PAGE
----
Best cheap boat ride: Ferry to Sausalito. It’s just a 30 minute ferry trip from the Ferry Building in S.F. to Sausalito, just north of the Golden Gate bridge, and ferries run all day long. Even better, they serve cocktails! Grab a drink and enjoy the saltwater spray. Sausalito is a quaint Marin town that’s fun to explore, and it’s just as easy to get a ferry back.
Best views: Mount Tamalpais. Drive across the Golden Gate Bridge and up to top of Mount Tamalpais. Gorgeous views and stops along the way. You can see for miles and miles, including most of San Francisco. It’s breathtaking, peaceful, and romantic (wink, wink).
Best easy hike with views: Lands End. Featuring incredible cliff views overlooking the Pacific Ocean, this trail runs along the Northwest side of San Francisco, south of the Golden Gate Bridge and near the Palace of Fine Arts. Start on the north end of the trail, at the lookout, and end just about a mile down at the Cliff House, which now hosts a really nice restaurant. Have lunch, and then take a walk on the beach, which is directly south of the Cliff House.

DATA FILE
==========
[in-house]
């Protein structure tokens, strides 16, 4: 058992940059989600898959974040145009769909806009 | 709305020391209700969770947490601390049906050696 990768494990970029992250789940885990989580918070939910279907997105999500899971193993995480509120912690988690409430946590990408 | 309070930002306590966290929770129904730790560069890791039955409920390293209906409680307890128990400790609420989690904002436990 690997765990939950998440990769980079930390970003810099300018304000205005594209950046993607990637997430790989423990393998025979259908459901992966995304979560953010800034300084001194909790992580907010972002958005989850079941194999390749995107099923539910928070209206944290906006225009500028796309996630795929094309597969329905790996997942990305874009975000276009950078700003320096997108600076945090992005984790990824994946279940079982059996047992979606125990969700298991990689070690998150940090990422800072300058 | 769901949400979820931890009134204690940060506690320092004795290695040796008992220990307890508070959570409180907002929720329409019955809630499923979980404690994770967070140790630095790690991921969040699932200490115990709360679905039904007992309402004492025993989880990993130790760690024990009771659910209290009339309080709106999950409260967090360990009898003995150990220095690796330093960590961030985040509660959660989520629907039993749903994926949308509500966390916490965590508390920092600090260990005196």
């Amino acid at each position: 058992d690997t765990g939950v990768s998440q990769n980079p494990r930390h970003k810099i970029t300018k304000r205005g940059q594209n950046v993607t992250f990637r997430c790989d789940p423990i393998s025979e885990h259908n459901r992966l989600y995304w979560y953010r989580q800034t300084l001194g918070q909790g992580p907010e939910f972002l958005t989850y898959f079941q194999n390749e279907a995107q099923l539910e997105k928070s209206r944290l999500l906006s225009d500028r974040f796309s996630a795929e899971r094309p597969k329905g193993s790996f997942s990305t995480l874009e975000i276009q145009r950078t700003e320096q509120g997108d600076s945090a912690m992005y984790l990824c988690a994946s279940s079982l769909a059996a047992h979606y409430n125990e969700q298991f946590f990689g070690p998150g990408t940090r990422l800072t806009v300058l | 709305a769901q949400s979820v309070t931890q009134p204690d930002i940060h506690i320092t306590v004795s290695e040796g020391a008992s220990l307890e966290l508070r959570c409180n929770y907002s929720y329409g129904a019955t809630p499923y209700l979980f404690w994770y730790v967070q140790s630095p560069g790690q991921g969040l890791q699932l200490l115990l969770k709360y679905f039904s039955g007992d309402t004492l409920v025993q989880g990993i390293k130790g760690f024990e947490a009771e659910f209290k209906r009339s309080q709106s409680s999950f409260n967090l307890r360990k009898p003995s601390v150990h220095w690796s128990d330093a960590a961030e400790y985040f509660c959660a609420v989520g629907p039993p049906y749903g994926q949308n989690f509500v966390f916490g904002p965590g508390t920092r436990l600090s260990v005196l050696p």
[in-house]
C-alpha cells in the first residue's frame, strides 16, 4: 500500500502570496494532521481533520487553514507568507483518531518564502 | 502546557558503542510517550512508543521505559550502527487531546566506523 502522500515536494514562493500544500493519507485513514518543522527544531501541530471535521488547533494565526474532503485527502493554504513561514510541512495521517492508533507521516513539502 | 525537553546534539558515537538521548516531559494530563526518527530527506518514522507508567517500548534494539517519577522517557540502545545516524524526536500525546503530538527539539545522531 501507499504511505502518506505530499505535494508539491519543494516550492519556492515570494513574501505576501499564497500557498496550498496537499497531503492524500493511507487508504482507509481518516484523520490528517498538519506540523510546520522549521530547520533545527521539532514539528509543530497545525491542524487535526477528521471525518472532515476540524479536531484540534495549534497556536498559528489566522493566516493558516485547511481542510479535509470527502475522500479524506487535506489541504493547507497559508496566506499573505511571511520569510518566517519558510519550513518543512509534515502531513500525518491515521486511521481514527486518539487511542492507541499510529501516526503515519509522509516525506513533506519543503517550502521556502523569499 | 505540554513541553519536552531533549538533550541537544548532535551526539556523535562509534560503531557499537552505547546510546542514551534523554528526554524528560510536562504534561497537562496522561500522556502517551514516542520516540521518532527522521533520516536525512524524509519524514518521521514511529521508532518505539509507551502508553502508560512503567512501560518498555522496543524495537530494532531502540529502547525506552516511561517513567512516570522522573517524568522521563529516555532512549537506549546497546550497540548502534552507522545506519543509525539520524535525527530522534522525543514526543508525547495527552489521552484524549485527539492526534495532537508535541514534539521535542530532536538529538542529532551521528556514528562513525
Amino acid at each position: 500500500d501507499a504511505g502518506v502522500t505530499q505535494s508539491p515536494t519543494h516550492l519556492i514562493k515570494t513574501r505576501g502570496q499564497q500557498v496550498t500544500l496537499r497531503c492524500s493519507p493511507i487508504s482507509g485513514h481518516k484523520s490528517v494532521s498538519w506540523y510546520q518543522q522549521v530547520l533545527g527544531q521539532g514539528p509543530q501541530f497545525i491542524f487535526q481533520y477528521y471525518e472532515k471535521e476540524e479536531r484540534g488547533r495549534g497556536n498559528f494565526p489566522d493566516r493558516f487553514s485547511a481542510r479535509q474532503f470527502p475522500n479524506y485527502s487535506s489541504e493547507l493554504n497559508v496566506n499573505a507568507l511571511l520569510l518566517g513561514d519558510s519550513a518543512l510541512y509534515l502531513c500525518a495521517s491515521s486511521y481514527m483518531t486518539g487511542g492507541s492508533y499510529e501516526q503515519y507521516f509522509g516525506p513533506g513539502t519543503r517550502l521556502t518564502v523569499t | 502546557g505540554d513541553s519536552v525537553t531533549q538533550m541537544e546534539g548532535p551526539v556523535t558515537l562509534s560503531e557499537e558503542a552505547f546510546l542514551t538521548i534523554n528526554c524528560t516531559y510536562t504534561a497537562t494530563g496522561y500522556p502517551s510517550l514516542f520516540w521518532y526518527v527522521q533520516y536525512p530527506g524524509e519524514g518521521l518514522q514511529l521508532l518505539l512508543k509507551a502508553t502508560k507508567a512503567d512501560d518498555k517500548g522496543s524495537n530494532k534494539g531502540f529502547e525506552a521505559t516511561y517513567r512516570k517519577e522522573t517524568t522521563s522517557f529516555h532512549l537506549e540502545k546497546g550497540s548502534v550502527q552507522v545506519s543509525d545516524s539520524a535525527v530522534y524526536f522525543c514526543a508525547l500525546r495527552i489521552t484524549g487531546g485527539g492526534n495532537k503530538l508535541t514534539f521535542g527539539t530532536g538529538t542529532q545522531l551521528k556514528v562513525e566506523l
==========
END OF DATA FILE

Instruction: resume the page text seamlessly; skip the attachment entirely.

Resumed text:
Best neighborhood tour: Pacific Heights and Marina Neighborhoods. Walk/drive around Pacific Heights and the Marina to view gorgeous San Francisco homes. Have Dinner at Terzo, serving delicious food inspired by Southern Europe (chef Mark Gordon is a personal friend), and you might run into a tech industry magnate (a spy spotted Jeffrey Bezos of Amazon fame there). Another good option for lunch or dinner is Betelnut, serving Asian fusion on Union Street, a fun street for shopping. (Another hotel tip: There are lots of motor inns on nearby Lombard Street that can be a good place to stay cheaply with family. The hotels themselves aren’t impressive, but it’s kinda nice they sit on a the edge of an upscale neighborhood with lots of restaurants, drinking holes, and shops.)